How to Launch an Employee Appraisal Program
When you set up a new performance appraisal system, you need to gather input from both senior management and employees. You also need to make sure that the program is workable and well communicated throughout the organization. The success or failure of an appraisal system hinges on factors that are based more on company issues than on the system itself.
Enlist the support of senior management in employee appraisal
Because appraisals can be a difficult sell to both employees and managers in some organizations (especially in companies that have never formalized the process), you have to make sure early in your development process that senior management is willing to give the initiative strong support.
Explain how the particular approach you’re recommending is tailored to the company’s business and culture and how this process will support them in driving to a higher-performing company.
Choose employee performance measures with care
The cornerstone of a successful performance appraisal process is the criteria used as the basis of evaluation. Here are some of the key factors to bear in mind when formulating criteria, along with questions you should ask yourself with respect to each factor:
Core values: Do your criteria reinforce the core values and behaviors that you want your employees to exhibit?
Job relevancy: Are the criteria connected to strategic business goals? How are these big-picture goals linked to successful work performance?
Feasibility: Do employees have the resources, the training, or the autonomy required to meet the goals?
Measurability: Can the behaviors that underlie each performance be observed, measured, and documented?
Develop a fair and practical tracking mechanism for employees
In small companies, when supervisors and employees are working closely together, following day-to-day behavior isn’t much of a problem. In larger companies, though, tracking can become a key issue. Essentially, you need a reliable and fair mechanism to ensure that the results of the appraisal are an accurate reflection of day-to-day employee performance.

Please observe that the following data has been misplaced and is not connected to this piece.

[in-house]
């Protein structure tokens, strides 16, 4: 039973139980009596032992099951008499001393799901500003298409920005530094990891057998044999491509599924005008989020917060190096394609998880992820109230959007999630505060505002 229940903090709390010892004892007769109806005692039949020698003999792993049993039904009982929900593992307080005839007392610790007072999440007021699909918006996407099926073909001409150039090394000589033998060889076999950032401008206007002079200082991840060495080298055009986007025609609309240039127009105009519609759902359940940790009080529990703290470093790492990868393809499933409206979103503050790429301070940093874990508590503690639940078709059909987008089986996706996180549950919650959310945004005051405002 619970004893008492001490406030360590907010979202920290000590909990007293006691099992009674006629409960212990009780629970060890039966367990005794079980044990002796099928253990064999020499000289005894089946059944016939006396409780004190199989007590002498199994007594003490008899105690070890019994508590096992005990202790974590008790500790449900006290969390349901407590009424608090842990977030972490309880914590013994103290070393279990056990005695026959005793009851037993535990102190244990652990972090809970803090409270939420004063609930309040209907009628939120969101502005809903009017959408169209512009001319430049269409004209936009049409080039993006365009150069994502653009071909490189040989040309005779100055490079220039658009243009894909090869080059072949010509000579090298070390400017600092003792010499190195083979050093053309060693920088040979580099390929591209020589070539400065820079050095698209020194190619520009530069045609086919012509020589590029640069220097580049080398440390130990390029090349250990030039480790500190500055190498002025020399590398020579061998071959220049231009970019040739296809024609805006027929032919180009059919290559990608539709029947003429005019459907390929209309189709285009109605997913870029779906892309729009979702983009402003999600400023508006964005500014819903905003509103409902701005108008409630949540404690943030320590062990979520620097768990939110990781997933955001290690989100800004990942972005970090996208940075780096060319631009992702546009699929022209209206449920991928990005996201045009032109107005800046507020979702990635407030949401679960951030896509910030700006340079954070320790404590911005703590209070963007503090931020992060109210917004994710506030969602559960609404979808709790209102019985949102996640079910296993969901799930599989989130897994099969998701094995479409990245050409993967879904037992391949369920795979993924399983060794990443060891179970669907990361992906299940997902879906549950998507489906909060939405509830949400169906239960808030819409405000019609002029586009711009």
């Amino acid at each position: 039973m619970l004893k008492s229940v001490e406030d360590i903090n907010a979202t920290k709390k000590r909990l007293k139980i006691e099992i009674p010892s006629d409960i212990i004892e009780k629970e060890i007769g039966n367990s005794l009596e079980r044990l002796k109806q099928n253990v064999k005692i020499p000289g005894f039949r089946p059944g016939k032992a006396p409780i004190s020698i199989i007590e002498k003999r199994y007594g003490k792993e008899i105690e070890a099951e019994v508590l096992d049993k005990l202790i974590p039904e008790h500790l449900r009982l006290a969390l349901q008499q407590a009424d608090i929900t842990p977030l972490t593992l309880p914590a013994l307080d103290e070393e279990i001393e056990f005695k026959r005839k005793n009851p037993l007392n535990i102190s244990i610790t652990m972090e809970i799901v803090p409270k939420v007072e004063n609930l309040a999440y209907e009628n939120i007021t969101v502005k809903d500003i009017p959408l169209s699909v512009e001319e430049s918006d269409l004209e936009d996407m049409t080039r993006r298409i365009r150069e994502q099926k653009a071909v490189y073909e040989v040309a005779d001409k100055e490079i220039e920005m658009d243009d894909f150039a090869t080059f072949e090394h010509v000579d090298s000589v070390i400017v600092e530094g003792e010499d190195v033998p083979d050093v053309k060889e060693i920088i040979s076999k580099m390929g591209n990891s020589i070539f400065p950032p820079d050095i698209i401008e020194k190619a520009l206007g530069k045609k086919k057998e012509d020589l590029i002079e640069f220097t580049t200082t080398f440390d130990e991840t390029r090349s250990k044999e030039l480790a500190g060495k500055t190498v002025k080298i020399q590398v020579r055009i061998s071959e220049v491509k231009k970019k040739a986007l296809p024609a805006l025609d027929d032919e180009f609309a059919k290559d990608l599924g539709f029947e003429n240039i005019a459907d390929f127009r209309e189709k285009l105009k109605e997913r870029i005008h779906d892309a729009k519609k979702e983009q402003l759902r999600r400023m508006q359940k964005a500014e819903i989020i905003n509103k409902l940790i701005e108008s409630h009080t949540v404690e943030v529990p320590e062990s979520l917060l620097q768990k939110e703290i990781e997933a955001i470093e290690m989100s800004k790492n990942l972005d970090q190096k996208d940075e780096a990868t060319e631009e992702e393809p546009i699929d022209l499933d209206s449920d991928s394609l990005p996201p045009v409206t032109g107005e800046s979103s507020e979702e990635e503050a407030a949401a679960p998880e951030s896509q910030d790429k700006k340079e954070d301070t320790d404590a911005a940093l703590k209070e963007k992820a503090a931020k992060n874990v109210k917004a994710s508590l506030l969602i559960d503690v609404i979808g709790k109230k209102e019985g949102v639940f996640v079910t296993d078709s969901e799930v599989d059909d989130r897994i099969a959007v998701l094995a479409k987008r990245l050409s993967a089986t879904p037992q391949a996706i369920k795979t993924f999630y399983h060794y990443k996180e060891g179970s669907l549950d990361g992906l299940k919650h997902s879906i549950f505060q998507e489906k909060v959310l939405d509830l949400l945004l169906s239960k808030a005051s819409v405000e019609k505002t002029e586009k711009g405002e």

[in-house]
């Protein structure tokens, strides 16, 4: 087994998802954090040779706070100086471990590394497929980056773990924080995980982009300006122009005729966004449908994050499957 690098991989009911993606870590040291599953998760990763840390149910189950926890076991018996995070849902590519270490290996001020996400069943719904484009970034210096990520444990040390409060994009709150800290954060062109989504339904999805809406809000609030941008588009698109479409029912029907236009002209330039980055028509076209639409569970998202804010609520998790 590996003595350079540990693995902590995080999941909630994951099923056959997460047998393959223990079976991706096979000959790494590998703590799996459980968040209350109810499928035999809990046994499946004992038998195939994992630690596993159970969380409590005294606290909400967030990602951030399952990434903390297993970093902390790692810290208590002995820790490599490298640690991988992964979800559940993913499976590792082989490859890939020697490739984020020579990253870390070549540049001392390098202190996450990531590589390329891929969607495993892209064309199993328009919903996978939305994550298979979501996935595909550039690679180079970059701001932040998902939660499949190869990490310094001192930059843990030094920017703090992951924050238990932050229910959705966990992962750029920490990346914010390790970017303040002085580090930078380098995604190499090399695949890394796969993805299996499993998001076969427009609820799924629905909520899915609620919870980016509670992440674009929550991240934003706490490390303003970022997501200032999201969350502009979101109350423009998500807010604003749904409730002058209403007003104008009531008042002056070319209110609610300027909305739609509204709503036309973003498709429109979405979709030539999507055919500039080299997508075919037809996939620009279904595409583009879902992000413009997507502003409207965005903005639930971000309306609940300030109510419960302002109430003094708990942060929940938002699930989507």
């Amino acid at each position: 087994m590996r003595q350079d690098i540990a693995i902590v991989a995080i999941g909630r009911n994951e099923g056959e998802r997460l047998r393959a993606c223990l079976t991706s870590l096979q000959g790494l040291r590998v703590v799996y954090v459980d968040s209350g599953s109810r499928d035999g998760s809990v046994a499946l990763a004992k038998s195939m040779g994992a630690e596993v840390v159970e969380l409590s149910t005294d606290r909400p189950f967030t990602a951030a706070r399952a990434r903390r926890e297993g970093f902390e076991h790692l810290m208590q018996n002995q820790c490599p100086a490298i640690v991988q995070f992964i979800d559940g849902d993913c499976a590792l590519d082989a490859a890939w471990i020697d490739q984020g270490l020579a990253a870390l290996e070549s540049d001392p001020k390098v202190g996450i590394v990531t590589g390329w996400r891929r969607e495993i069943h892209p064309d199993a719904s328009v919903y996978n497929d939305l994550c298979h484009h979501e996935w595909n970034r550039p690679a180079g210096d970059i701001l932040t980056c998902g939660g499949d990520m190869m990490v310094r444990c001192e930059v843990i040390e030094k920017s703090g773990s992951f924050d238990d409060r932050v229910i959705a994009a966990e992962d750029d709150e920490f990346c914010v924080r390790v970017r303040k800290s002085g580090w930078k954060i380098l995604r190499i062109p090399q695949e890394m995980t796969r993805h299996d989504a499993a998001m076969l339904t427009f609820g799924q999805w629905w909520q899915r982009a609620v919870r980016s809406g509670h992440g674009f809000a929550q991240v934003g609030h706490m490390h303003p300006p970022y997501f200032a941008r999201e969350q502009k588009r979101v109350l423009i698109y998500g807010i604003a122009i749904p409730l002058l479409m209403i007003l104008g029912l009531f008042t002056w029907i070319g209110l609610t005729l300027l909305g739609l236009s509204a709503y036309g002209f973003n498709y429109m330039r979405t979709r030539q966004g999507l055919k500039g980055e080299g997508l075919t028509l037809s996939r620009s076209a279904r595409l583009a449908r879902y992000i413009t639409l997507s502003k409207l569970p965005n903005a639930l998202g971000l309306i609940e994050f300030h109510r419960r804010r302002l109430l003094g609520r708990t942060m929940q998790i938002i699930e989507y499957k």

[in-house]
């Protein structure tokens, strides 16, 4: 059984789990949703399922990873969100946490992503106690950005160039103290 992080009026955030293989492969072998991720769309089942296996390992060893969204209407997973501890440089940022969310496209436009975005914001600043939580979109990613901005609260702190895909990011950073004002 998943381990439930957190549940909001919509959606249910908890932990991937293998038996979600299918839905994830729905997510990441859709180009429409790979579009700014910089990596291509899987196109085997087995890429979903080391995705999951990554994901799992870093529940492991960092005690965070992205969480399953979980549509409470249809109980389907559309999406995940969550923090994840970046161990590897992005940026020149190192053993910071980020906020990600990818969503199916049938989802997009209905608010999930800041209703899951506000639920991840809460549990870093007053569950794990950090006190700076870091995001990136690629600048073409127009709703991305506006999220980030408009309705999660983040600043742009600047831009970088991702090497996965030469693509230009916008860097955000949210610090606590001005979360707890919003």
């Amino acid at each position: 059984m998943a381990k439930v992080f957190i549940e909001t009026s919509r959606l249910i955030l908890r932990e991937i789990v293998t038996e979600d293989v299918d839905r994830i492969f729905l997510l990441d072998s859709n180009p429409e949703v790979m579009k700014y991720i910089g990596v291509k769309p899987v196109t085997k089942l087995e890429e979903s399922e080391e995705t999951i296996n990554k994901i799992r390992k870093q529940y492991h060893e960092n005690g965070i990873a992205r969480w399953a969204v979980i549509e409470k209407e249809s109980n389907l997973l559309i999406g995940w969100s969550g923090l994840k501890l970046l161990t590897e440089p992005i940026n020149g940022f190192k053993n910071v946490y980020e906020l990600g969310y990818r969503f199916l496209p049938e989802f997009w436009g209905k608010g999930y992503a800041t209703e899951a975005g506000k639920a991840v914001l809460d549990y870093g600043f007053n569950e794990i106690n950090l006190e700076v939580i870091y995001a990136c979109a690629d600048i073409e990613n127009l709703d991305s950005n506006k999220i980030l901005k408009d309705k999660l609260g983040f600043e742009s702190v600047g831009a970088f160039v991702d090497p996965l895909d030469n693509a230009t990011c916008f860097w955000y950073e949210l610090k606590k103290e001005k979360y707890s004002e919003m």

Here are some questions to ask yourself when confronting this issue:
What specific procedures will be used to track and monitor behavior?
During what specific periods is behavior going to be tracked and observed?
What training, if any, do managers need to carry out these procedures without placing undue pressure on themselves?
To what extent will employees be made aware that their behavior is being observed and measured?
What recording mechanism will be used to document performance?
Where is the documentation going to be kept and what assurances of confidentiality, if any, will be given to employees about the tracking procedure?
Resist the temptation to create the perfect system. Keep in mind that no matter how hard you try to quantify the measuring of any performance criterion, you can never remove the human element. It’s not a science. Don’t shoot yourself in the foot by creating a system so complicated that no one will take the time or effort to learn it.
Develop a communication game plan
Most appraisal processes live or die on the basis of how clearly and openly you communicate the aims and mechanics of the system to employees. At the very least, everyone involved in the process should be aware of the following information before you actually launch the program:
The overall goals of the initiative
How employees themselves will benefit
How performance criteria will be developed
The length of the appraisal periods
The degree to which appraisal results will be linked to bonuses, merit pay increases, and other HR-related activities
What recourse employees have if they disagree with the results
What training, if any, will be made available to managers designated to implement the program
You can communicate this information in any number of ways. The important thing is to have a communications strategy. Make sure that everyone has a clear understanding of how the program will work and their roles in ensuring the program’s success.